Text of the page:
The five pillars of the Global Acceleration Framework need to be interpreted with creativity, ingenuity, and innovation. 

The first pillar, governance, offers the opportunity for further empowerment of users and practitioners, and indeed civil society. This will facilitate our larger ambitions around community care of infrastructure and other assets, as well as moving water-use behaviours to higher use efficiencies and higher levels of water-demand management. In this arena, new global formations like the Water Policy Group and Human Right 2 Water are rapidly developing important resources to assist the government.

The second pillar is finance. This has the immediate possibilities of larger prioritised budgets for water and sanitation projects – using the primacy of water as a first line of defence in the Covid-19 pandemic with the global handwashing campaigns; as well as new formulae for financing through blended models and independent water producers becoming part of the new lexicon in this field.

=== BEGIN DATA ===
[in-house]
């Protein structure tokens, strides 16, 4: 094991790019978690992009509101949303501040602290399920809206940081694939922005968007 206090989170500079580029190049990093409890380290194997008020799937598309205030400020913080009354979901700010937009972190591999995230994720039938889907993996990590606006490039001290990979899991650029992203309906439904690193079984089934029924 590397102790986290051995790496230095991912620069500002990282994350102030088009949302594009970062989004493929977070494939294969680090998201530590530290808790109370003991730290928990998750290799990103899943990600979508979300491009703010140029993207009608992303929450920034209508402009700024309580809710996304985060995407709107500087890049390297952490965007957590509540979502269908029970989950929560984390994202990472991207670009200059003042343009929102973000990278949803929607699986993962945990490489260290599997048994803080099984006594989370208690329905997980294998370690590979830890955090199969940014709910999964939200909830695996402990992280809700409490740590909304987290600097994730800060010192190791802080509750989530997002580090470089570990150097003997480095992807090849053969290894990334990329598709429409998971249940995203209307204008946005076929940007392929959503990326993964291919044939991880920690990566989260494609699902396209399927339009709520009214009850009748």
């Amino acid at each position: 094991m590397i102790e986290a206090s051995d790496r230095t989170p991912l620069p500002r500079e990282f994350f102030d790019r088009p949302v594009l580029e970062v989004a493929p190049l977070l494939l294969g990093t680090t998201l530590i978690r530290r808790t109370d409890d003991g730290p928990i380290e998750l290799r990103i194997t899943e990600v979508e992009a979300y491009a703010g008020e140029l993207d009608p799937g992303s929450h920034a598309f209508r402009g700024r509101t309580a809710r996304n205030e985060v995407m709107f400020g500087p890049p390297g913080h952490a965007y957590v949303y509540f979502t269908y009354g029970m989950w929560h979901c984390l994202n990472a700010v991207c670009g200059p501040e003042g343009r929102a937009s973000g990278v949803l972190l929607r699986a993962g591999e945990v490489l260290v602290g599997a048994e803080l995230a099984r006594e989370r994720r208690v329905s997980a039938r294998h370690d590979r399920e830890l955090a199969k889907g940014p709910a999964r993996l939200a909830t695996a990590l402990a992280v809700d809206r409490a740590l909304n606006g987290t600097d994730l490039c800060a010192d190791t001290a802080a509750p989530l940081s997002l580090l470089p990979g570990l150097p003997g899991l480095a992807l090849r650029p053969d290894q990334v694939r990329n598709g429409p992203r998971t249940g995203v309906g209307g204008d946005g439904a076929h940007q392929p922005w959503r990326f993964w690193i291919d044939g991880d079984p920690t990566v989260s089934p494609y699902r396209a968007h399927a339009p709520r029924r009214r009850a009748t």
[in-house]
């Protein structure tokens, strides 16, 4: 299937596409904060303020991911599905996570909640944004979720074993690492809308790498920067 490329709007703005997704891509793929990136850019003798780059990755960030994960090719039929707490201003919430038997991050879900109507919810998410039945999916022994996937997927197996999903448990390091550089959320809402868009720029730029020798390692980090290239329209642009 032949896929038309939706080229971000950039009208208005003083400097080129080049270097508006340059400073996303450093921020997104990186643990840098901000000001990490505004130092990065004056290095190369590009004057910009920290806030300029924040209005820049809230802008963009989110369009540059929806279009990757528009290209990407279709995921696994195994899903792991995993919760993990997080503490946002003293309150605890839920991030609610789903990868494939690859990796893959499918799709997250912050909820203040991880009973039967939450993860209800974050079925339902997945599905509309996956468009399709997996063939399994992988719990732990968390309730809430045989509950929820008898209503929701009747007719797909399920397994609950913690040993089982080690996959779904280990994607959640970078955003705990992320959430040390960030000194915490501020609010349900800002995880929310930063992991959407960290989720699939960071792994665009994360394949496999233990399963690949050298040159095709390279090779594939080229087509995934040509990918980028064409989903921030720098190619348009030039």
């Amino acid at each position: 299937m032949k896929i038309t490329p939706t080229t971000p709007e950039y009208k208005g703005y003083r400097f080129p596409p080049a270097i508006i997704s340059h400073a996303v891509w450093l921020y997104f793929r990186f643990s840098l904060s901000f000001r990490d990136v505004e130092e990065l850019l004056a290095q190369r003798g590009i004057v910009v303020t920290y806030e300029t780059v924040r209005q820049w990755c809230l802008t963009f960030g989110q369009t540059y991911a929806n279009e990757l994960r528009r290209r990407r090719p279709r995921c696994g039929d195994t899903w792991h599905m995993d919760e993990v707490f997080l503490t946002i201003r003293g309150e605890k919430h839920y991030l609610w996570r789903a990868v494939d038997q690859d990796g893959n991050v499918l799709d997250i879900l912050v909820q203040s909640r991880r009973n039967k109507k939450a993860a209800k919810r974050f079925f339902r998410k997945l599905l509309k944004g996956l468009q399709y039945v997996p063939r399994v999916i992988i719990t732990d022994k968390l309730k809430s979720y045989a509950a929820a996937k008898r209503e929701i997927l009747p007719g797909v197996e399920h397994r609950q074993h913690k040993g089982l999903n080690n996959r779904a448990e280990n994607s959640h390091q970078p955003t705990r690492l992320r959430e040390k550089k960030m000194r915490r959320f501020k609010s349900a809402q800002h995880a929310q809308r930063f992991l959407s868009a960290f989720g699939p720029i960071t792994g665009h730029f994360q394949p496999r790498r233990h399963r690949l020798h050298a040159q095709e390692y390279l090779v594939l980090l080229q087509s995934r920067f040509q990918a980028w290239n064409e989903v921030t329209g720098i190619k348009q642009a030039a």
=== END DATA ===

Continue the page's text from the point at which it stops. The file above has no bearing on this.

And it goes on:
The third pillar, capacity and building talent, is key to the success of every water, wastewater and sanitation strategy and at every level – from national to the most local. We are also aware of the new skills base required for the successful management of water, wastewater and sanitation in the 21st century; especially in the paradigm of the Fourth Industrial Revolution.

This talks to an important aspect of the fourth pillar of data and information as we transition to intelligent water planning and real-time systems management. But we also need the behavioural experts and new resource economists who will help us navigate the opportunities associated with nexus thinking. Here, as we face increasing resource challenges, important platforms like the water-energy-food nexus become the new critical theatres of operation.